Scope and Contents
This collection contains both the economic and personal papers of J.M. Keynes, spanning his childhood and student days, his work for the India Office and Treasury, drafts and other materials associated with the great economic treatises that bear his name, and assorted papers pertaining to his involvement in various academic and financial enterprises. The series within this collection have been arranged under the following categories: General subjects (IA-HP), Visits (RV-AV), Articles, speeches and broadcasts (SS-L), Editorial responsibilities and society memberships (EJ-BAA), Business interests (NM-BE), Business personal (BP-SY), Educational interests (OC-UA), Personal papers (PP) and Miscellaneous papers (MM).
Conditions Governing Use
For permission to quote in print from the unpublished papers, apply to the Librarian, King's College, Cambridge CB2 1ST. For permission to quote in print from those writings of Keynes which were part of the 'Collected writings' series, contact the Archivist for further details.
Biographical / Historical
John Maynard Keynes was born in Cambridge on 5 June 1883, the son of Florence and Dr. John Neville Keynes, Fellow of Pembroke College and later University Registrar. He was educated at Eton, and came up to King's College, Cambridge as a scholar in 1902. After he was awarded his undergraduate degree, he entered the Home Civil Service and served for two years at the India Office. He left the civil service in 1908, however, and in 1909 was elected a Fellow of King's College and remained so until his death. He was lecturer in Economics from 1911 to 1937 and in 1919 he also accepted the post of Second Bursar of the college. In 1924 he began his memorable tenure as first bursar, changing completely the philosophy by which the college managed its assets, and in 1925, he married Lydia Lopokova.
Despite his retirement from the India Office, Keynes was to be found in London almost as often as in Cambridge, placing his services at the disposal of his government, particularly when called upon by the Treasury. He served on a number of government committees in the 1920s and 30s, but - as with everyone else - it was during the two world wars that most was demanded of him. During World War I he became a civil servant in the Treasury and by 1917 had gained a position of some responsibility. He was the Treasury's representative at the peace conference that ended the war. At the invitation of the Chancellor of the Exchequer, Keynes placed his services at the disposal of his country again in 1940, after war had broken out a second time. As an advisor to the treasury, he was much involved in both the problems of war finance and plans for the later transition from war to peace. Among other things, Keynes acted as one of the negotiators of Lend-Lease, and played a leading part at the Bretton Woods conference. He was rewarded for his services during the first war with a C.B., and for those during the second by elevation to the peerage, becoming Baron Keynes of Tilton.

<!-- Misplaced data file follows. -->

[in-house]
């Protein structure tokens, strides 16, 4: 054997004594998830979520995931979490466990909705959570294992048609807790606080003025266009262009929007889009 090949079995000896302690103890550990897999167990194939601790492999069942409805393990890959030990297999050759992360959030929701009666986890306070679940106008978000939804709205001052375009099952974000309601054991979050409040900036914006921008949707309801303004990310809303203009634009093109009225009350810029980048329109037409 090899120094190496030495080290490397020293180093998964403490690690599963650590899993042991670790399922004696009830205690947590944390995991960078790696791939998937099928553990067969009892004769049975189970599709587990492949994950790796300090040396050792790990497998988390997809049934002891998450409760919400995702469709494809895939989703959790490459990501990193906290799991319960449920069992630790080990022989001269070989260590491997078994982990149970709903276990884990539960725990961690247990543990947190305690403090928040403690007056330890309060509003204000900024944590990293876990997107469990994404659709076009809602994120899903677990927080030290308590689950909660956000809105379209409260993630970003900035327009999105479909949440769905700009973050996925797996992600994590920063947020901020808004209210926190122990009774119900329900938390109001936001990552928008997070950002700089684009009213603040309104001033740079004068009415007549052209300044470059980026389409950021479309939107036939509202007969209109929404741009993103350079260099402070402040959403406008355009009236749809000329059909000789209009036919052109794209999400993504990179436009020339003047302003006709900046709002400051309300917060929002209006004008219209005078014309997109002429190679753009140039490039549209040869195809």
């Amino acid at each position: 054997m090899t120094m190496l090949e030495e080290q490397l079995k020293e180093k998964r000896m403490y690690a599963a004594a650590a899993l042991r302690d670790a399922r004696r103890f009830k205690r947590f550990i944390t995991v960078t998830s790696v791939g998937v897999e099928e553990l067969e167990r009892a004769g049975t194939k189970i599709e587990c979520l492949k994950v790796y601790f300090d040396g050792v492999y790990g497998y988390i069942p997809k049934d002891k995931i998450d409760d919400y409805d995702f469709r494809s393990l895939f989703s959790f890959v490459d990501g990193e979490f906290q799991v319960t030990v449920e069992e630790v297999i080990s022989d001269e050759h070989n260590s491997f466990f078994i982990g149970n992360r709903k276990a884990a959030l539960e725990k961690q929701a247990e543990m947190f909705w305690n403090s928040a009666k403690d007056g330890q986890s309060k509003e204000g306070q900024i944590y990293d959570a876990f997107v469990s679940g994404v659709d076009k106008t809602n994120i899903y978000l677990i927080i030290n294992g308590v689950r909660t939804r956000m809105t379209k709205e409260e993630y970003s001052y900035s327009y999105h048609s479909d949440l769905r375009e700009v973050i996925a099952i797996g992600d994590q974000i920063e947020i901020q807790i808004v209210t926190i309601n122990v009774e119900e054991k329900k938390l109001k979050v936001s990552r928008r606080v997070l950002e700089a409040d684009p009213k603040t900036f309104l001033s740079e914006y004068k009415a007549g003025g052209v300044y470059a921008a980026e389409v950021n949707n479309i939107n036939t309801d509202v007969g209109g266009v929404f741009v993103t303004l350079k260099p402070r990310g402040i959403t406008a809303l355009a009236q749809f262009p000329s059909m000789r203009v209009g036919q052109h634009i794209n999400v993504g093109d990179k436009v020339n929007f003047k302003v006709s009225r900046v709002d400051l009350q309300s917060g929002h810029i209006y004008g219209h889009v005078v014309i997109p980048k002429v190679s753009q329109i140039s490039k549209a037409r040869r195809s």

It was not as a servant of college or country, however, that Keynes has made his name, but as a brilliant and original economist. Keynes was a prolific writer who shunned his colleagues' attempts to create an economic 'grand theory' in favor of short works that addressed the fiscal problems of the day as quickly and competently as possible. In the process he did, nevertheless, create something lasting - what we now call Keynesian economics - the cornerstone of which were his theories on saving and investment, and their relation to rising and falling prices. These were elaborated in his 'Treatise on money' (1930) and his later 'General theory of employment, interest and money' (1936). Through his leadership in a number of societies and his editorship of the 'Economic Journal' he had great influence on the next generation of economists, and through his editorship of the 'Nation and Athenaeum' and 'New Statesman and Nation' he influenced his contemporaries more widely.
He died on Easter Sunday, 21 April 1946, after several years of ill-health.